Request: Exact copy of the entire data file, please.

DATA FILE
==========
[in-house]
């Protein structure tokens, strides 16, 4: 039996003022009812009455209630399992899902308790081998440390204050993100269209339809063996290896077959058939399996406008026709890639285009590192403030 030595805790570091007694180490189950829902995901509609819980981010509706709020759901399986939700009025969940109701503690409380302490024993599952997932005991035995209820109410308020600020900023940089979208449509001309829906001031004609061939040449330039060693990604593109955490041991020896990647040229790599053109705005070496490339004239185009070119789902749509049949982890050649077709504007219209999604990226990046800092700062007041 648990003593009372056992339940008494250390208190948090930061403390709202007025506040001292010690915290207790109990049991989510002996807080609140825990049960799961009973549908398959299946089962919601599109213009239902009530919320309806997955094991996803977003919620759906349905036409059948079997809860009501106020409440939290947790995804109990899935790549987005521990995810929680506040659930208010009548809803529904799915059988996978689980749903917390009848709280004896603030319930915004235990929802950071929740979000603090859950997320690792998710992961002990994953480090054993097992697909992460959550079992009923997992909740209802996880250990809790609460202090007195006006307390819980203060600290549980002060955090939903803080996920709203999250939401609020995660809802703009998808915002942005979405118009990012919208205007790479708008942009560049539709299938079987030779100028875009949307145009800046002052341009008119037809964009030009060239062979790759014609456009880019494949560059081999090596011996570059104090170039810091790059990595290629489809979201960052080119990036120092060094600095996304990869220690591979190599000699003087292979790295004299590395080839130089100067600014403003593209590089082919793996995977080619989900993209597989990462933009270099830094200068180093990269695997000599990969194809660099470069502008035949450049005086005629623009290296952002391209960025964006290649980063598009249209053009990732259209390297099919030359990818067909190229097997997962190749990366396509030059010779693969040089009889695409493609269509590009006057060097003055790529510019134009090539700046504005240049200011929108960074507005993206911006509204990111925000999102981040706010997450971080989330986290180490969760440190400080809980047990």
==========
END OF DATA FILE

[in-house]
């Protein structure tokens, strides 16, 4: 039996003022009812009455209630399992899902308790081998440390204050993100269209339809063996290896077959058939399996406008026709890639285009590192403030 030595805790570091007694180490189950829902995901509609819980981010509706709020759901399986939700009025969940109701503690409380302490024993599952997932005991035995209820109410308020600020900023940089979208449509001309829906001031004609061939040449330039060693990604593109955490041991020896990647040229790599053109705005070496490339004239185009070119789902749509049949982890050649077709504007219209999604990226990046800092700062007041 648990003593009372056992339940008494250390208190948090930061403390709202007025506040001292010690915290207790109990049991989510002996807080609140825990049960799961009973549908398959299946089962919601599109213009239902009530919320309806997955094991996803977003919620759906349905036409059948079997809860009501106020409440939290947790995804109990899935790549987005521990995810929680506040659930208010009548809803529904799915059988996978689980749903917390009848709280004896603030319930915004235990929802950071929740979000603090859950997320690792998710992961002990994953480090054993097992697909992460959550079992009923997992909740209802996880250990809790609460202090007195006006307390819980203060600290549980002060955090939903803080996920709203999250939401609020995660809802703009998808915002942005979405118009990012919208205007790479708008942009560049539709299938079987030779100028875009949307145009800046002052341009008119037809964009030009060239062979790759014609456009880019494949560059081999090596011996570059104090170039810091790059990595290629489809979201960052080119990036120092060094600095996304990869220690591979190599000699003087292979790295004299590395080839130089100067600014403003593209590089082919793996995977080619989900993209597989990462933009270099830094200068180093990269695997000599990969194809660099470069502008035949450049005086005629623009290296952002391209960025964006290649980063598009249209053009990732259209390297099919030359990818067909190229097997997962190749990366396509030059010779693969040089009889695409493609269509590009006057060097003055790529510019134009090539700046504005240049200011929108960074507005993206911006509204990111925000999102981040706010997450971080989330986290180490969760440190400080809980047990």